In years gone by, central banks were supposed to be the guardians of monetary discipline – vigilant in protecting citizens against inflation and currency debasement. They were rarely known to smile.
Bankers used to quake every time the governor of the Bank of England twitched an eyebrow. Former Federal Reserve chairman Paul Volcker developed a fearsome reputation for taming inflation in the early 1980s.
But the times are changing to suit economic circumstances, as anxious politicians bend central bankers to their will.
They know their voters are weary of austerity packages and economic stagnation. They are terrified of social unrest and the rise of fringe political parties.
While they still have time, governments are making it clear they want central bankers to boost their economies and stop being miserable.
New Japanese prime minister Shinzo Abe has even vowed to put a formal end to the independence of the Bank of Japan if it fails to restimulate the economy massively following a 20-year slump.
In a research note, Bank of America Merrill Lynch argues the level of central bank intervention is unprecedented. It is evident worse conditions will cause even greater activity. According to Merrill chief investment strategist Michael Hartnett: “I’m so bearish, I’m bullish.”
Paul McCulley and Zoltan Pozsar of the Global Society of Fellows have just published a research paper*, which points out central banks regularly work with governments in times of financial trouble, only regaining their independence when private sector exuberance needs to be reined in.
They cite US Federal Reserve chairman Ben Bernanke, who told the Japanese soon after their slump began: “Greater cooperation for a time between central banks and fiscal authorities is in no way inconsistent with the independence of central banks.” He compared it to alliances between nation states, like the US and Japan.
The argument runs central banks should help restore animal spirits before descent into economic depression becomes terminal. This means keeping interest rates close to zero for a prolonged period. Another tool in the monetary box involves the printing of money through quantitative easing to buy bonds and other assets owned by investors. This keeps bond yields down and frees up money for investors to use elsewhere. In addition, short-term bonds can be issued to buy back long-dated bonds to improve the changes of borrowers getting access to cheap debt.
Central bankers also need to communicate the positive. They can also pledge to keep rates low for a long period, vow not to resell bonds purchased through QE (or cancel them altogether) and express optimism over the state of the economy.
Ben Bernanke knew what needed to be done as a result of his research into the US Great Depression of the 1930s. He earned renown for his comments that central banks should be prepared to drop money out of helicopters to fight deflation.
Bernanke’s helicopters were left on the ground a couple of years back, out of fear that money drops would wreck US government finances – a theme picked up by Republican politicians in the Tea Party movement.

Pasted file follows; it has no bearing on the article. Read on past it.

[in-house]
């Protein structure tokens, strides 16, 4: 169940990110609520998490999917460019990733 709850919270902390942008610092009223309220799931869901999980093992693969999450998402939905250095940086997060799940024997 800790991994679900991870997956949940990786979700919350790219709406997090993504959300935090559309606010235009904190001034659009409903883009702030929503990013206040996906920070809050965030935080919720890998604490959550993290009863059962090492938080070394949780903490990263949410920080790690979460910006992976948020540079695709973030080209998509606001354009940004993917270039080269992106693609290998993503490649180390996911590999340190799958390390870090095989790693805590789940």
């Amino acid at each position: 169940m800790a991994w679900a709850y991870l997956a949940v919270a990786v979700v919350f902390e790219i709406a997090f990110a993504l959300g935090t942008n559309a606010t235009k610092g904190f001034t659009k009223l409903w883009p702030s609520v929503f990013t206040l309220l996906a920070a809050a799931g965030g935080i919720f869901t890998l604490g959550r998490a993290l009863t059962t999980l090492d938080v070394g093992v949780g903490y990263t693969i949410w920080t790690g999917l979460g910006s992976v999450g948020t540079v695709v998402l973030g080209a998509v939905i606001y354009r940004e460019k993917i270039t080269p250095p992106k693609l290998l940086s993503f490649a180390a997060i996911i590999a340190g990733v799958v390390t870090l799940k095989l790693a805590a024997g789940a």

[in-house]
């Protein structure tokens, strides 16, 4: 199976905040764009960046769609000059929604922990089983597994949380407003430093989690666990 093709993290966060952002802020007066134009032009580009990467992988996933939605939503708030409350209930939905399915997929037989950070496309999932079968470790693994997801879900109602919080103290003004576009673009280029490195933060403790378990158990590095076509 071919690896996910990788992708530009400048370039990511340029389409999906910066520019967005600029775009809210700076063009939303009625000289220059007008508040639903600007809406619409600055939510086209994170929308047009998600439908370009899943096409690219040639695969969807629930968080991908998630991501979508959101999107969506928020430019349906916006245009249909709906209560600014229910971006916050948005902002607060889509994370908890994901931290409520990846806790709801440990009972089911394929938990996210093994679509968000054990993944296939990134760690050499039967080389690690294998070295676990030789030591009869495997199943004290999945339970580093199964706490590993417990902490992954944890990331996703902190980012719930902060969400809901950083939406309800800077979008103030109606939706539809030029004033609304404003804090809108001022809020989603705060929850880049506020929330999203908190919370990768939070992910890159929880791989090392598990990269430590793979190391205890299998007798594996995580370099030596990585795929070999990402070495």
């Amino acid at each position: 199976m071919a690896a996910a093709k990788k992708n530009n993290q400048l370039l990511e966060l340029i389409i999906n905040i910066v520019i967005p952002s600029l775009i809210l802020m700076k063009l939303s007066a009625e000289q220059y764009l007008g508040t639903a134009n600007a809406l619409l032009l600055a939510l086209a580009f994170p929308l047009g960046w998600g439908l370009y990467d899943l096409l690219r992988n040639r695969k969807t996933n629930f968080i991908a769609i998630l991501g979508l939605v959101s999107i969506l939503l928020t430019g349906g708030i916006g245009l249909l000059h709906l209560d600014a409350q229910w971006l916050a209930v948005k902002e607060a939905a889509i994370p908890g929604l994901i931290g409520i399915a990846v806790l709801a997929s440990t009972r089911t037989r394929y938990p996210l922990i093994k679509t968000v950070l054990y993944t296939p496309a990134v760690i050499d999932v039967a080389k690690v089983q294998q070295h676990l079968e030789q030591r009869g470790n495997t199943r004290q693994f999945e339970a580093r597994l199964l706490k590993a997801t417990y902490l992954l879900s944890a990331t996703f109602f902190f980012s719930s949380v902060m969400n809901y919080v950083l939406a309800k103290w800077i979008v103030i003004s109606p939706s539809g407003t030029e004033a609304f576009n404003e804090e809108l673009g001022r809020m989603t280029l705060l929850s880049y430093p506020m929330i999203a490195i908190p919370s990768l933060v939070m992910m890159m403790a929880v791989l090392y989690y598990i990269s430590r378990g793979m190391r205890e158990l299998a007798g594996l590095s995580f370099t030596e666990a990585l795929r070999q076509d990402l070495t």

But a stop-start policy does not work when economies are stagnant, and people are looking for excuses to stop spending money.
Last year Bernanke pledged to repurchase mortgage bonds worth $40 billion (€30 billion) once a month. He also put a monthly $45 billion swapping of long-term debt for short term debt in train and pledged rates would be kept close to zero “as long as the unemployment rate remains above 6.5%”. The US housing and stock markets are finally responding to treatment.
UK chancellor George Osborn made it clear that he would not tolerate foot dragging by the Bank of England when he appointed Mark Carney to succeed retiring governor Sir Mervyn King rather than deputy governor Paul Tucker. Carney promptly suggested countries should consider targeting economic recovery, rather than inflation. It is hard to imagine King using such forthright language, less still Tucker.
Jean-Claude Trichet, former chairman of the European Central Bank, never seemed to have an adequate response to the eurozone crisis. Still a misery, he recently called the impact of QE on ballooning bank balance sheets “profoundly abnormal”.
But his successor Mario Draghi has pushed Germany, its reluctant paymaster, as hard as he can, pledging to make unlimited purchases of stricken eurozone bonds when necessary.
Draghi’s pledge to do “whatever it takes” to save the euro has stopped the bears in their tracks.
European stock markets have moved higher and German chancellor Angela Merkel’s opinion poll rating has soared. Tim Skeet, managing director of RBS Financial Institutions, said: “Psychologically, the market has decided the euro will survive. That’s what’s made the difference.”
Elsewhere, moves are being made by China to liberalise its economy and open its stock market to western institutions, suggesting a degree of coordination between global economies to pull themselves out of a hole.
Nothing has changed, of course, about the indebted state of our economies. But, at this juncture, there seems little point letting the facts get in the way of a good story.